The PCa cell lines LNCaP and DU145 were purchased from DSMZ (Braunschweig, Germany) and cultivated in RPMI1640 (Invitrogen) supplemented with 10% fetal bovine serum, 100 units/mL) penicillin and streptomycin as recommended by suppliers Phoenix amphotrophic packaging cells were grown in DMEM with 10% fetal bovine serum (FBS) and penicillin/streptomycin. Cells were regularly tested for mycoplasma contamination using the MycoAlert Kit (Cambrex Bio Science Rockland, Inc., Rockland, ME, USA).
Bisulfite treatment and methylation specific PCR (MSP)
DNA isolation from prostate tissues was performed using Qiagen all prep kit according to supplier's protocol. The DNA concentration was measured by nanodrop spectrophotometer (Peqlab, Germany). Approximately 1 μg DNA was sodium bisulfite-modified and subjected to MSP with primers specifically recognizing the unmethylated or the methylated sequence of UCHL1. MSP primers for the UCHL1 gene were adapted from previous publication . Primers used for MSP are mentioned in additional files (Additional file 1). The PCR was run for 35 cycles with an annealing temperature of 56°C. Normal DNA from peripheral blood was treated in vitro with Sss I methyltransferase (New England Biolabs, Beverly, MA) in order to generate in vitro methylated DNA (IVD) that served as a positive control for methylated alleles. PCR products were separated on 2.5% agarose gels and visualized by ethidium bromide staining.
For quantitative analysis of regional DNA methylation, pyrosequencing was used. Following PCR amplification of bisulfite-converted DNA using primer sequences (see Additional file 1) the final biotin-labeled PCR products were captured by Streptavidin Sepharose HP (Amersham Biosciences). PCR products bound on the beads were purified and made single-stranded in a Pyrosequencing Vacuum Prep Tool (Pyrosequencing Inc.). The forward sequencing primers were annealed to single-stranded PCR products and pyrosequencing was performed using the PSQ HS 96 Pyrosequencing system (Biotage AB). Quantification of cytosine methylation was performed using the PSQ HS96A 1.2 software package.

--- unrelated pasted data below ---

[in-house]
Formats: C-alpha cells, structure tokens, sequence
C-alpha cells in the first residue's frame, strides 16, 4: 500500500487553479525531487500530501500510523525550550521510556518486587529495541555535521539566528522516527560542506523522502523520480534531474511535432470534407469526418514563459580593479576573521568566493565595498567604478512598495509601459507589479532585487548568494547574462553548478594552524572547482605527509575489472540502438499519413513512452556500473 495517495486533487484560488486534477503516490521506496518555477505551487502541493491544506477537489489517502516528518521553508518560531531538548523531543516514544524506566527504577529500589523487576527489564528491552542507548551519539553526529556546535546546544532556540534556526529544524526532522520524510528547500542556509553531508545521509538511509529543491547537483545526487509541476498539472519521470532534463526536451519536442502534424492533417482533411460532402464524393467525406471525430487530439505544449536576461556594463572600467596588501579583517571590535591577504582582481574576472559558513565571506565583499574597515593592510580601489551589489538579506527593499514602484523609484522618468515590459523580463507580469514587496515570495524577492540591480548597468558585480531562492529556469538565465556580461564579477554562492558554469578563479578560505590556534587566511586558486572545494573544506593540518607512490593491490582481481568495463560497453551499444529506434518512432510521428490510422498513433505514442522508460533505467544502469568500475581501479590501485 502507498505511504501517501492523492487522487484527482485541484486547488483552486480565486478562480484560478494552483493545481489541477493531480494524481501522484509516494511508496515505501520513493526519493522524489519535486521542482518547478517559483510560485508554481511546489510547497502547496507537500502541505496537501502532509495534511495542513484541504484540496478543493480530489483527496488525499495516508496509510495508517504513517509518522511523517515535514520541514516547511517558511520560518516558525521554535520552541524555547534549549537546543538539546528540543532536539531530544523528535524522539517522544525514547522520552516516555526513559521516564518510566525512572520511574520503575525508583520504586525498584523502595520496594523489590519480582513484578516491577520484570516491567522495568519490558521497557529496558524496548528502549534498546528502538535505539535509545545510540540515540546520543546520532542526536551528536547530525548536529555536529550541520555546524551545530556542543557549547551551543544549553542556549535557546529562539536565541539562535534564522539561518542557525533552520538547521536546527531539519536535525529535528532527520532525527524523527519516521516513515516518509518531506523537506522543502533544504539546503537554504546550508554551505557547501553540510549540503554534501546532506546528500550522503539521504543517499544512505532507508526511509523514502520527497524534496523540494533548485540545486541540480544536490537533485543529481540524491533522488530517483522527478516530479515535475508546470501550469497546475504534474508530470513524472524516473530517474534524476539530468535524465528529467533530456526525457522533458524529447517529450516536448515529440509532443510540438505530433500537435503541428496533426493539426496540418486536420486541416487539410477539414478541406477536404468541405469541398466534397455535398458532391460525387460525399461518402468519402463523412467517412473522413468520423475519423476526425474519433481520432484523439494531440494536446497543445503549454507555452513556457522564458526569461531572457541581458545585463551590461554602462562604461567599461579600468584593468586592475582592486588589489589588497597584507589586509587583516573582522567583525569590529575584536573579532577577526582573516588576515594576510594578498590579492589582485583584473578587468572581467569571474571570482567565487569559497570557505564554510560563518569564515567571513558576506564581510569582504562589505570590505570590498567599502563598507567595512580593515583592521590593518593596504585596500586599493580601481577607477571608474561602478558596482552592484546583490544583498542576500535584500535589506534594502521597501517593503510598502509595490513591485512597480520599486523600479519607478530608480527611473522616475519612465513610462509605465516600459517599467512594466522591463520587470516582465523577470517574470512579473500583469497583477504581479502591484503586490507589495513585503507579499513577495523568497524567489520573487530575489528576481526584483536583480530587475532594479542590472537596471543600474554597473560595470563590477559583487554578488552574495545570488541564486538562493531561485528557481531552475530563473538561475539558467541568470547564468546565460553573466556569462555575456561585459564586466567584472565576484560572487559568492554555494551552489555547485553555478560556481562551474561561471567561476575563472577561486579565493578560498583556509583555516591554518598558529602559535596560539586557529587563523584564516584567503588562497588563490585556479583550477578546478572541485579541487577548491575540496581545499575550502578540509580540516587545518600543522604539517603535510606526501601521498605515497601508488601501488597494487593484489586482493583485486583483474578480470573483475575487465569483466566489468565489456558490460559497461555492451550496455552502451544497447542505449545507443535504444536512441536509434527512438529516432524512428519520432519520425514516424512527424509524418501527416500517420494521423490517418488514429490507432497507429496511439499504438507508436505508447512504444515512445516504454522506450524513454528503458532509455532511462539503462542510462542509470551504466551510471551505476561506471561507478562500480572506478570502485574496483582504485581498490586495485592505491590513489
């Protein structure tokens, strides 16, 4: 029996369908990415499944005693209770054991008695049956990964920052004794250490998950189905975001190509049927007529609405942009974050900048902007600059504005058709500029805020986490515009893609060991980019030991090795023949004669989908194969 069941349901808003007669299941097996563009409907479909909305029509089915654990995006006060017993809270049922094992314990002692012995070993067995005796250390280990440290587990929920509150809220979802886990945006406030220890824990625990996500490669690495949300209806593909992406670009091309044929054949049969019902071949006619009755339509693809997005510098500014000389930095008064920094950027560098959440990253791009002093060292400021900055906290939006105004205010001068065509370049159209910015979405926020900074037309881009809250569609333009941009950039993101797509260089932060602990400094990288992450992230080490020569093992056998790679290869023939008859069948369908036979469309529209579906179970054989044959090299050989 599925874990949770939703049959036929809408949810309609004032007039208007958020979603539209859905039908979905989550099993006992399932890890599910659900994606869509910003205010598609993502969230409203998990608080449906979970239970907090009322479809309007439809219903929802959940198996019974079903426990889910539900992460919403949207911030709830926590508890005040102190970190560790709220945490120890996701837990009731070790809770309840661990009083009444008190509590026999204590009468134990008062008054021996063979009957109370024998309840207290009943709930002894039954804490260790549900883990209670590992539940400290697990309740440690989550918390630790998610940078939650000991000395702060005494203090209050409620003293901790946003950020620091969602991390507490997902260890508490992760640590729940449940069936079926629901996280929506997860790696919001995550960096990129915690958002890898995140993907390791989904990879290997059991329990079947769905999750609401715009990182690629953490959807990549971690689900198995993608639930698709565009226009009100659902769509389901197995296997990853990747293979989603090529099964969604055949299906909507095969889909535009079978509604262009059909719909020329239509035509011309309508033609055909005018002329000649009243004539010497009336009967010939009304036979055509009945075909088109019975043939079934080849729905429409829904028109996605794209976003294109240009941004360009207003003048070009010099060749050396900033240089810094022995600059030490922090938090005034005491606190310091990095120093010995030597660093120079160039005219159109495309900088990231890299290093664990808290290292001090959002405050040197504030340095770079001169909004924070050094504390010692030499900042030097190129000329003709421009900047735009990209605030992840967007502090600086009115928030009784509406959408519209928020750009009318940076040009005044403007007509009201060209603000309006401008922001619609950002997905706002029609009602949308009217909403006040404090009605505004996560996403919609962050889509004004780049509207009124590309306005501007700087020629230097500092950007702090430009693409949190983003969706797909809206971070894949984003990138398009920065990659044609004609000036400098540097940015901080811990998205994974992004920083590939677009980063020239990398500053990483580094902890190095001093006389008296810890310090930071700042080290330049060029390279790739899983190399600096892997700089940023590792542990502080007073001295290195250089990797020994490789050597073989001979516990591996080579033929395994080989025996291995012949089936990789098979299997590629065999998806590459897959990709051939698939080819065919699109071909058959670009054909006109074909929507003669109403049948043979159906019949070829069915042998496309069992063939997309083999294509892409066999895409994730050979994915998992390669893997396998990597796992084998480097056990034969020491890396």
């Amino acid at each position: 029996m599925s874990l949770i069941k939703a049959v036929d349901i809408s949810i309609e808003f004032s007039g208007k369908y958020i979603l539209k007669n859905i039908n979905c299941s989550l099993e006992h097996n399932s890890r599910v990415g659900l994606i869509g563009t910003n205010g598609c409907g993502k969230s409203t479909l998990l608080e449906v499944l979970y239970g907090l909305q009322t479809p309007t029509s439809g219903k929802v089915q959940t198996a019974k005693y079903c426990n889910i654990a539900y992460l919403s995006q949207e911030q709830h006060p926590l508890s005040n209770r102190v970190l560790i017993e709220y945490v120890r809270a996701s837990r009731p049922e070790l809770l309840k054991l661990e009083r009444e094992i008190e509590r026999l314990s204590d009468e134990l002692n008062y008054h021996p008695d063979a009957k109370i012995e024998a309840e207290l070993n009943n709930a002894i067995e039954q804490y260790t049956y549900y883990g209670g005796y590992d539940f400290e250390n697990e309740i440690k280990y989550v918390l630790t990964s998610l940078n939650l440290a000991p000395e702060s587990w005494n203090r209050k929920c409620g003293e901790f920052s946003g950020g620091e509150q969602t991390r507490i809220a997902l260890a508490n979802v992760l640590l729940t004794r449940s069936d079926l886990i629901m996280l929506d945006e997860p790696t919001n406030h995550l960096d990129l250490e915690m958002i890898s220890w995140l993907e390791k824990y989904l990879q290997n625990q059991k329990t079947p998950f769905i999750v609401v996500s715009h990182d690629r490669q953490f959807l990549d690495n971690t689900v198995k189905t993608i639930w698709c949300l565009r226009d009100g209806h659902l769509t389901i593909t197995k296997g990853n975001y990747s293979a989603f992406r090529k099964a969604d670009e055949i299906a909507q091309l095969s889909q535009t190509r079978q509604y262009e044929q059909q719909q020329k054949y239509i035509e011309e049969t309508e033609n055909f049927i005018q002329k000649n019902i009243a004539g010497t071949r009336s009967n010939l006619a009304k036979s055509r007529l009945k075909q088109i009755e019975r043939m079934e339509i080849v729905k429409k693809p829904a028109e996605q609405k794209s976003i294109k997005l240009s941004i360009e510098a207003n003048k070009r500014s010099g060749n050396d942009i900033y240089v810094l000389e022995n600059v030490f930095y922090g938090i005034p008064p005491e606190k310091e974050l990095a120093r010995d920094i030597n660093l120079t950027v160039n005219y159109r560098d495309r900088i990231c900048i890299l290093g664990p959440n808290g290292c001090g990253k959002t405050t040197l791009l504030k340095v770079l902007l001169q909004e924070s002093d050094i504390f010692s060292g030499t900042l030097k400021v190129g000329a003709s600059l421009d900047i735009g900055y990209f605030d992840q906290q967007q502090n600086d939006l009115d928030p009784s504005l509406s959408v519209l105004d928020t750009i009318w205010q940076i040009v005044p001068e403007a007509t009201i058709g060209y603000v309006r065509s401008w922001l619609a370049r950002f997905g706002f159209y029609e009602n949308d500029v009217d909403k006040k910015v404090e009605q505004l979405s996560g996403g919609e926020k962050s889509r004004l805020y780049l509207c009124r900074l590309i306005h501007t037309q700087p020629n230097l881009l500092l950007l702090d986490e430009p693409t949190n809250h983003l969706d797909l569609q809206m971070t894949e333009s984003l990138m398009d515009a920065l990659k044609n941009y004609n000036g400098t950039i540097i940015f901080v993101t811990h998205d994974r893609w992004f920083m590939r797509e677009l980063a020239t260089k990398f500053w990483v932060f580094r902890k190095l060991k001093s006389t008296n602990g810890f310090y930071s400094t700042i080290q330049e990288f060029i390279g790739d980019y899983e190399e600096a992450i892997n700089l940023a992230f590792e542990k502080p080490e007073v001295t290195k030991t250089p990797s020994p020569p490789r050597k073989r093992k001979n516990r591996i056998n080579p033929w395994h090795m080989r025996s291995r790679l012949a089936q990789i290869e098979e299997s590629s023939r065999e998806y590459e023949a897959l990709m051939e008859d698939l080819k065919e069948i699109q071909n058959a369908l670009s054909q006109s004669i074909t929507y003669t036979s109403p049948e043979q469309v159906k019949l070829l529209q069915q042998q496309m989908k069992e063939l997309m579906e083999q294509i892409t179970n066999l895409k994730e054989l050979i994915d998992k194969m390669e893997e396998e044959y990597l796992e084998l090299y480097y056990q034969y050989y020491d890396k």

RNA isolation and quantitative real time PCR
Quantitative real time PCR for analysis of transcriptional levels of UCHL1 was performed in 48 benign and 45 tumour samples using SYBR Green. RNA isolation and cDNA synthesis carried out according to standard protocols. Quanti Tect primers for UCHL1, p53, MDM2 and p27Kip1 and GAPDH (housekeeping gene) were purchased directly from Qiagen, Germany. Quantitative real time PCR was performed in thermal cycler (Stratagene, Germany) using Dynamo Flash SYBR Green qPCR kit (Finnzymes, Finland) under optimized cycling conditions. PCRs for the target and housekeeping genes were performed in triplicates and mean relative expression levels were reported. To obtain statistical significance data obtained were analyzed by unpaired student t-test and p value < 0.05 was considered as significant. For semiquantitative UCHL1 RTPCR we used the cloning primers and for RPLP0 primers refer additional files (Additional file 1).